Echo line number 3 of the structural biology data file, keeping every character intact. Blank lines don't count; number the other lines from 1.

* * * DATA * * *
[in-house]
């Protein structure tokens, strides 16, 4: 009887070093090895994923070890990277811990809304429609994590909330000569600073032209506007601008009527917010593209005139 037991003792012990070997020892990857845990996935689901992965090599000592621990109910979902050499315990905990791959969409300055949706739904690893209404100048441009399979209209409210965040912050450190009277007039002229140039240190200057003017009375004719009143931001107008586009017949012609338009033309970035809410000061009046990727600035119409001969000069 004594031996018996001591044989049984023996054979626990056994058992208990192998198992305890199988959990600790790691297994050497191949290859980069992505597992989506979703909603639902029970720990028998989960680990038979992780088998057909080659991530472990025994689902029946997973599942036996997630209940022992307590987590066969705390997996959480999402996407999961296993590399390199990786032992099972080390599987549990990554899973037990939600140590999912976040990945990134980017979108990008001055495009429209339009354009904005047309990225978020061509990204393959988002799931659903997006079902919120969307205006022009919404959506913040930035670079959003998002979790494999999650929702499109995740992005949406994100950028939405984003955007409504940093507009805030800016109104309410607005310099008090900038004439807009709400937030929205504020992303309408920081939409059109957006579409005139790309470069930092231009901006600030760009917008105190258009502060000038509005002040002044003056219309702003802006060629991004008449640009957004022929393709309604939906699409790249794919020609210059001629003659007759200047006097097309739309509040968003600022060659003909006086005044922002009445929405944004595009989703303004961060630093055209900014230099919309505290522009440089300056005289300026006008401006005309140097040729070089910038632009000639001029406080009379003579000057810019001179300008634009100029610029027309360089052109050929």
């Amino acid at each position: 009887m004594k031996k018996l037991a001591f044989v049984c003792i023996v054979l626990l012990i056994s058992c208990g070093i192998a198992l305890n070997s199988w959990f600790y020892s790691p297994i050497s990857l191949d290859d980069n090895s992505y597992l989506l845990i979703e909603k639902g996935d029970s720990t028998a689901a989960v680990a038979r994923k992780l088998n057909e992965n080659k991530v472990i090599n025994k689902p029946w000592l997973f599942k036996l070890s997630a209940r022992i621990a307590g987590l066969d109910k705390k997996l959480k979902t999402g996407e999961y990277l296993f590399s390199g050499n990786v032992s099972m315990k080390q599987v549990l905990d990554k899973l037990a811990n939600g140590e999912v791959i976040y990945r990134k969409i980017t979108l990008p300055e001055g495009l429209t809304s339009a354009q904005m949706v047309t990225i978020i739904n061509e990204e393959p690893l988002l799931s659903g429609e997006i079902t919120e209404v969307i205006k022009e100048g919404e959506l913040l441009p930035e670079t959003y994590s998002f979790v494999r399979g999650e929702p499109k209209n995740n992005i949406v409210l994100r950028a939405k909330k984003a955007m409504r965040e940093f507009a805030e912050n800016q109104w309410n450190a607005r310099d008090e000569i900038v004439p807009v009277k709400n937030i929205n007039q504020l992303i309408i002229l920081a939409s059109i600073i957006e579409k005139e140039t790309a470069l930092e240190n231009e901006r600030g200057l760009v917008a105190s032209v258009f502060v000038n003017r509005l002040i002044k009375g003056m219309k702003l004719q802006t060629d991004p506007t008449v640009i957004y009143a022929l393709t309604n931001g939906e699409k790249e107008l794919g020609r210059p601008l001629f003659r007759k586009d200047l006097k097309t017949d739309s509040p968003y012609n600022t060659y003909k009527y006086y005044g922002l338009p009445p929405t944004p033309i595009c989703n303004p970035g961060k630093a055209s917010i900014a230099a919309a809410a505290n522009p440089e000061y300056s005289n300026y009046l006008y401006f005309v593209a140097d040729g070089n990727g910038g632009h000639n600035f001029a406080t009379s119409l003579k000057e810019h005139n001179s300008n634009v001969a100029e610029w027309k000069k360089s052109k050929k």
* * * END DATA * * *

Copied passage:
């Amino acid at each position: 009887m004594k031996k018996l037991a001591f044989v049984c003792i023996v054979l626990l012990i056994s058992c208990g070093i192998a198992l305890n070997s199988w959990f600790y020892s790691p297994i050497s990857l191949d290859d980069n090895s992505y597992l989506l845990i979703e909603k639902g996935d029970s720990t028998a689901a989960v680990a038979r994923k992780l088998n057909e992965n080659k991530v472990i090599n025994k689902p029946w000592l997973f599942k036996l070890s997630a209940r022992i621990a307590g987590l066969d109910k705390k997996l959480k979902t999402g996407e999961y990277l296993f590399s390199g050499n990786v032992s099972m315990k080390q599987v549990l905990d990554k899973l037990a811990n939600g140590e999912v791959i976040y990945r990134k969409i980017t979108l990008p300055e001055g495009l429209t809304s339009a354009q904005m949706v047309t990225i978020i739904n061509e990204e393959p690893l988002l799931s659903g429609e997006i079902t919120e209404v969307i205006k022009e100048g919404e959506l913040l441009p930035e670079t959003y994590s998002f979790v494999r399979g999650e929702p499109k209209n995740n992005i949406v409210l994100r950028a939405k909330k984003a955007m409504r965040e940093f507009a805030e912050n800016q109104w309410n450190a607005r310099d008090e000569i900038v004439p807009v009277k709400n937030i929205n007039q504020l992303i309408i002229l920081a939409s059109i600073i957006e579409k005139e140039t790309a470069l930092e240190n231009e901006r600030g200057l760009v917008a105190s032209v258009f502060v000038n003017r509005l002040i002044k009375g003056m219309k702003l004719q802006t060629d991004p506007t008449v640009i957004y009143a022929l393709t309604n931001g939906e699409k790249e107008l794919g020609r210059p601008l001629f003659r007759k586009d200047l006097k097309t017949d739309s509040p968003y012609n600022t060659y003909k009527y006086y005044g922002l338009p009445p929405t944004p033309i595009c989703n303004p970035g961060k630093a055209s917010i900014a230099a919309a809410a505290n522009p440089e000061y300056s005289n300026y009046l006008y401006f005309v593209a140097d040729g070089n990727g910038g632009h000639n600035f001029a406080t009379s119409l003579k000057e810019h005139n001179s300008n634009v001969a100029e610029w027309k000069k360089s052109k050929k």